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Advice for Businesses Raising via Crowdfunding

by internationaldirector

By Salvatore Minetti, CEO and Co-Founder, Prospex.ai




The UK boasts some of the world’s most ambitious and innovative startups, leading disruptive trends across a variety of different industries. The numbers are impressive – 589,000 new businesses were created in 2017, and 3.5 million companies in total have been launched in the past five years.

With a rich history of entrepreneurialism and strong investor sentiment to match, startups have never been better placed to achieve their full growth potential. This is particularly true in light of the different alternative finance avenues currently available to entrepreneurs. Crowdfunding, for instance, has become a popular form of finance for entrepreneurs seeking to fund their businesses.

For many business founders, launching a funding campaign can seem like a daunting and overwhelming experience. The expansive range of different funding models means that businesses need to be clear on exactly what type of funding is best suited to their priorities. As the CEO and Co-Founder of Prospex.ai– a company who has just launched a crowdfunding round on Syndicate Room– there are three important lessons startups need to keep in mind when deciding which form of alternative finance is right for their business.

Is the business better suited to debt or equity finance?

The question that almost immediately confronts a business looking to crowdfunding is whether they are more suited to debt or equity finance.

Debt-based crowdfunding, or peer-to-peer lending, is similar to a traditional bank loan, whereby the company accepts finance from an investor – be it an individual, group or company – in return for agreeing to repay the total sum with interest over time.

This form of financing is a popular option amongst entrepreneurs, as it is considered relatively straightforward, low-risk, and allows the founders and existing shareholders to maintain full control of their business. However, the loan repayment can take a toll on young companies that do not yet have a healthy turnover. Debt financing is typically suited to more established companies who are able to pay back a loan to a group of investors with interest following the initial receipt of debt investment.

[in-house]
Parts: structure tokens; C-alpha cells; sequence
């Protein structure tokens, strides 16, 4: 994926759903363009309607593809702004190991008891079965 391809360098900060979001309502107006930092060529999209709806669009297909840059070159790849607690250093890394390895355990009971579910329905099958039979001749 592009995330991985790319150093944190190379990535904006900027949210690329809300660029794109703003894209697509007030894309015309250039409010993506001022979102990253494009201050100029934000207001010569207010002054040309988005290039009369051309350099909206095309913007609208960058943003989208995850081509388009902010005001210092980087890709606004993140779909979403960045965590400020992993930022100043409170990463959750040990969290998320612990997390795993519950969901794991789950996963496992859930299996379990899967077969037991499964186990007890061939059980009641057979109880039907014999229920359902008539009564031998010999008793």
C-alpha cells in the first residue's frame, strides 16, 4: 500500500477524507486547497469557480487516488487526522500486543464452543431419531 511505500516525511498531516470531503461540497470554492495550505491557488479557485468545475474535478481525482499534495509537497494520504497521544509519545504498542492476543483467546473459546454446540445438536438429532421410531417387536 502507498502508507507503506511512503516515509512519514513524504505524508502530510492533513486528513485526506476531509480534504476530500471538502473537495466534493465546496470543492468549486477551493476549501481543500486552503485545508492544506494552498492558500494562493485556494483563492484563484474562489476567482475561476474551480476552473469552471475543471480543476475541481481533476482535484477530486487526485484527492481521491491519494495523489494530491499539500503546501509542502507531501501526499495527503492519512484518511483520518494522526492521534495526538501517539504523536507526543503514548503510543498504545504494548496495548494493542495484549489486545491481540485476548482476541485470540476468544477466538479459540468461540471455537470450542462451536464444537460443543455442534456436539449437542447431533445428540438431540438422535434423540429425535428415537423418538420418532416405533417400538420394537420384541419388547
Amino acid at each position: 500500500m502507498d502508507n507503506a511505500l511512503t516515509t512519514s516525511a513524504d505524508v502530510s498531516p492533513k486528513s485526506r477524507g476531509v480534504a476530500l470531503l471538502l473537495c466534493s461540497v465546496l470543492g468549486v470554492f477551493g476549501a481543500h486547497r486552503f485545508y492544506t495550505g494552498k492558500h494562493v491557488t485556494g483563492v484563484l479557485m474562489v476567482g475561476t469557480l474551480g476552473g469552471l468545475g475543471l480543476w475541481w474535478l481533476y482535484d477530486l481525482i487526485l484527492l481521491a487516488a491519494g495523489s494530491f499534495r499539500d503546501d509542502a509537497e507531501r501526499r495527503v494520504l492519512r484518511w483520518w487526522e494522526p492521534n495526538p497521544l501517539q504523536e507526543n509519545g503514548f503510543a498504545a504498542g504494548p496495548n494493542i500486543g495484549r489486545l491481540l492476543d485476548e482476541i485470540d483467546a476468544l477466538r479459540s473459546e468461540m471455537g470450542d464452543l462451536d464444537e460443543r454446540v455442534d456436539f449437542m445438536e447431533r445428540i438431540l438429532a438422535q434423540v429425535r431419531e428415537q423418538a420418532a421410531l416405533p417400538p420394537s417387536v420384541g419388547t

Equity financing, on the other hand, involves multiple people investing in the company and receiving equity in the business in return. Unlike debt financing, investors receive a share of the business in return for their investment. Equity finance can be sourced from seasoned angel investors, venture capitalists and equity crowdfunding platforms.

Raising capital through equity financing means that entrepreneurs are able to access individual investors who can provide advice, support and mentorship. As investors in the business, they have a vested interest in seeing it succeed, and can bring to the table a wealth of skills and invaluable industry connections.

Know how much you need to raise

Despite the common misconception that entrepreneurs should aim to raise as much capital as possible, raising too much money can be just as harmful as raising too little. Instead, entrepreneurs embarking on a crowdfunding round need to be realistic when setting their fundraising goals and have clear targets in mind before they publicly announce their raise.

Doing so allows them to determine exactly how much external investment is needed, and how it will contribute to their long-term business growth. In other words, having a clear idea of how much money the company aims to raise will help them focused on their long-term goals.  

Develop a clear strategy

On a similar note, it is important to have a clear business plan in place and know your company’s financials inside out before launching a crowdfunding campaign. Being disciplined with goals and targets from the outset will keep business spending on track and ensures that business owners are aware of how much capital they need at each stage of expansion. Set out and follow quantifiable business achievements – whether in relation to product development or team expansion – to determine how much capital you need to reach these business milestones.

Doing so will also give you an indication of when investment is needed and will determine from the outset exactly what the capital raised will used for. Ultimately, being organised and disciplined throughout the crowdfunding campaign can make a massive difference in the outcome and is crucial for overseeing sustainable business growth.

Launching a crowdfunding round is incredibly daunting for the unintiatied, however taking the time to devise a clear strategy and determine the best form of finance to scale your business is key to overseeing a successful campaign. And with strong investor sentiment and a wealth of opportunities for startups across the UK, there is an abundance of support for entrepreneurs looking to grow their business.


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